Even without the unique circumstance of 2020, it’s the time of year when we’re all looking for something to cosy up with for a good laugh. With more time being spent home than normal, here’s a selection of brilliant domestic sitcoms from the Network catalogue to entice your comedy taste buds this winter. Each is set primarily or solely in a home, so snuggle up warm with that glowing feeling that only a comedy escape can give.
…And Mother Makes Three/Five
After delighting BBC audiences in both radio and television versions of Not In Front Of The Children between 1967 and 1970, Wendy Craig moved to Thames to star as the perilously dotty and delightful Sally Harrison, widowed in her mid-30s and now parenting her two sons with the domestic assistance of her aunt.
Running for four series, and another four under a new title once she finally found love once more, it’s a delightfully whimsical comedy about family, parenting, and early-70s home life. Of particular note are the episodes in successor series Five that Craig wrote herself, under the pen name Jonathan Marr.
Birds Of A Feather
With a different take on a female lead, we jump to 1989 for the debut of the long-running BBC comedy about two working-class sisters thrown together into their own version of familial disunity when their husbands are imprisoned for armed robbery.
Packed with the kind of post-PC, pre-woke outrageous hilarity that only telly of the 1990s gives us, there are more than 100 episodes to enjoy. Returning on ITV this Christmas for its latest special, get the brilliant original series now and escape back to a recognisably modern but distinctly simpler time.
Men Behaving Badly
In many respects the reverse of Birds, Simon Nye’s Men Behaving Badly began on ITV before moving over to the Beeb for its third series, and focuses on lazy, emotionally stunted and immature male flatmates trying to steer a course through 90s Britain. With razor-sharp writing, it’s a step back into the very epicentre of lad culture: booze, babes, football and trying to do as little work as possible. Network’s DVD box set is the perfect place to see the very rarely repeated Series 1, starring Harry Enfield.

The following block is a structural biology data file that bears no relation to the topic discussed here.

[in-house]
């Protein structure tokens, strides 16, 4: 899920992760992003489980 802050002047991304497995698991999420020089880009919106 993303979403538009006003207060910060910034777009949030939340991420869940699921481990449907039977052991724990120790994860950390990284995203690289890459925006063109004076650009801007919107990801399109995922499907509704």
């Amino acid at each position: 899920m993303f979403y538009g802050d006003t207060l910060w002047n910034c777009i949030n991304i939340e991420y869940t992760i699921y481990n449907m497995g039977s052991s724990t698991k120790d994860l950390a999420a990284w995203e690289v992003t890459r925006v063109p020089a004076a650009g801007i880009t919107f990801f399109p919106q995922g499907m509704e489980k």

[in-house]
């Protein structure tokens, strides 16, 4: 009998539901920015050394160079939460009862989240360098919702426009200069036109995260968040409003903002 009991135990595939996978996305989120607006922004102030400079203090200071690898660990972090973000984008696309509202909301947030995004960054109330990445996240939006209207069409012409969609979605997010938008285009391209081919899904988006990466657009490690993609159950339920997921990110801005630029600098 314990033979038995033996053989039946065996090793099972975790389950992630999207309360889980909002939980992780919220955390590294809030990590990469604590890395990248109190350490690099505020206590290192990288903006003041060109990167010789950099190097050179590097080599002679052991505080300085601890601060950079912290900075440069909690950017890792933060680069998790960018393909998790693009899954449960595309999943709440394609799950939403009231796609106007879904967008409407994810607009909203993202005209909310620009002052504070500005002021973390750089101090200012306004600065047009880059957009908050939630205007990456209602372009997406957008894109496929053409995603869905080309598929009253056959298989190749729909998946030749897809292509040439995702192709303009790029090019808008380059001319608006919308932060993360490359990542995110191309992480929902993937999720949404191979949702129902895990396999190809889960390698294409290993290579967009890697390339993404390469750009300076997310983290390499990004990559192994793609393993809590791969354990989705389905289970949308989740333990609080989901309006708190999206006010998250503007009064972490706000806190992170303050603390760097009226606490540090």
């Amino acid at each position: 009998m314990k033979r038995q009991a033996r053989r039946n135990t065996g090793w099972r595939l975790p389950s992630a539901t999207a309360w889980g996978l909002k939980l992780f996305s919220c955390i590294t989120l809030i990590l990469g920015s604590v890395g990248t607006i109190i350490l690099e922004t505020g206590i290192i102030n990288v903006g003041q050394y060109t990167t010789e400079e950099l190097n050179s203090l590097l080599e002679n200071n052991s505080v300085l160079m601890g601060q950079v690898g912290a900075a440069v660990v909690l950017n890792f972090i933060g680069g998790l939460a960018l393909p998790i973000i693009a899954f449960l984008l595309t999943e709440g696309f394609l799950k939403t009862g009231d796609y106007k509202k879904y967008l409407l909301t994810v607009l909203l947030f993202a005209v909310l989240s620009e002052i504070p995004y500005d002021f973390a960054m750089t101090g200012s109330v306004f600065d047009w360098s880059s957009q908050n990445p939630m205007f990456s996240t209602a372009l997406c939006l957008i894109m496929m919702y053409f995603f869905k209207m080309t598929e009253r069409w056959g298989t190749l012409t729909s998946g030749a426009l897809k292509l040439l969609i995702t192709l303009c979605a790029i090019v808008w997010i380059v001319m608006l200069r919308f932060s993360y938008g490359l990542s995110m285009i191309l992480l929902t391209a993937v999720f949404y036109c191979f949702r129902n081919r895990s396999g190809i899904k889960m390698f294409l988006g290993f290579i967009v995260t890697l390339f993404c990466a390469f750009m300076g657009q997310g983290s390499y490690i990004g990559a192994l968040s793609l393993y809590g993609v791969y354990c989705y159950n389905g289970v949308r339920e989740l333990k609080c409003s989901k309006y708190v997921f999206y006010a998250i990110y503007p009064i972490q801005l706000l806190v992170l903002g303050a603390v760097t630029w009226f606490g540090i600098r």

Father, Dear Father
Parenting and the permissive society provide the core of this 1968 sitcom, including a feature film in its box set.
This time the focus is distinctly upper-middle-class as successful novelist Patrick Glover attempts to steer his two daughters successfully from their teenager years into adulthood. Assisted by their ever-present but easily flustered live-in Nanny, and regularly frustrated by visitors in the form of ex-wives, publishers, the girls’ own friends and boyfriends, plus huge, lumbering dog H.G. Wells, Patrick is on the receiving end of an unending series of misunderstandings and awkward circumstances that combine to make quite delicious television farce over the course of seven laughter-filled series.
Man About The House
If Till Death was the sitcom that defined the 60s, then it is Thames’s Man About The House (and its successors, George & Mildred and Robin’s Nest) that stands for 1970s Britain.
MATH tackles both the sexual revolution and changing attitudes towards young people head-on, placing single male catering student Robin in hilarious domesticity with similarly single, young and beautiful girls, Chrissy and Jo. Predictably, all three are trying to find their way in life, struggling to pay their bills, and looking for a partner – and for the girls, the latter means anyone but Robin.
It acts as a fascinating and funny look back at how much societal attitudes have changed, with far more raucous domestic set-ups now par for the course amongst young Londoners.
Bless This House
Comedy icon Sid James stars in his third sitcom created by Powell & Driver (George & The Dragon, Two In Clover): and this time it’s perhaps the most iconic, genre-defining, family-orientated domestic comedy yet.
Riotous, bawdy and brilliant, there’s no escapism quite like Bless This House as archetypal sitcom dad, middle-aged sales manager Sid, struggles to understand his teenage kids, desperately seeks refuge from both work and home demands, and regularly falls victim to his own attempts at an easy life.